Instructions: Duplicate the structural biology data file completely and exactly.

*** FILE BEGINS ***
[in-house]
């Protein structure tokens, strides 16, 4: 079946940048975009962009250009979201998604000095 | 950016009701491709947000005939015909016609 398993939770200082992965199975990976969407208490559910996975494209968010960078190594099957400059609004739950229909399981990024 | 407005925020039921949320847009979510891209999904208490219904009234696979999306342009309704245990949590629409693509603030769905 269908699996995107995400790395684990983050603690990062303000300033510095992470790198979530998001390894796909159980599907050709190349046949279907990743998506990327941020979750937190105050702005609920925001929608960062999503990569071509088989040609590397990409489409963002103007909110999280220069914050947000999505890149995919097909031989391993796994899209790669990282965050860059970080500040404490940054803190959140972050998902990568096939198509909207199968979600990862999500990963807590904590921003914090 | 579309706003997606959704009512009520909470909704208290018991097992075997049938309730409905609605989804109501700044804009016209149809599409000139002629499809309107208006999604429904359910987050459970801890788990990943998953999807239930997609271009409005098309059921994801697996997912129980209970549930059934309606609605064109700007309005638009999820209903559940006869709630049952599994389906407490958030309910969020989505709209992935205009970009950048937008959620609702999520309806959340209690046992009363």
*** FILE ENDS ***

[in-house]
């Protein structure tokens, strides 16, 4: 079946940048975009962009250009979201998604000095 | 950016009701491709947000005939015909016609 398993939770200082992965199975990976969407208490559910996975494209968010960078190594099957400059609004739950229909399981990024 | 407005925020039921949320847009979510891209999904208490219904009234696979999306342009309704245990949590629409693509603030769905 269908699996995107995400790395684990983050603690990062303000300033510095992470790198979530998001390894796909159980599907050709190349046949279907990743998506990327941020979750937190105050702005609920925001929608960062999503990569071509088989040609590397990409489409963002103007909110999280220069914050947000999505890149995919097909031989391993796994899209790669990282965050860059970080500040404490940054803190959140972050998902990568096939198509909207199968979600990862999500990963807590904590921003914090 | 579309706003997606959704009512009520909470909704208290018991097992075997049938309730409905609605989804109501700044804009016209149809599409000139002629499809309107208006999604429904359910987050459970801890788990990943998953999807239930997609271009409005098309059921994801697996997912129980209970549930059934309606609605064109700007309005638009999820209903559940006869709630049952599994389906407490958030309910969020989505709209992935205009970009950048937008959620609702999520309806959340209690046992009363």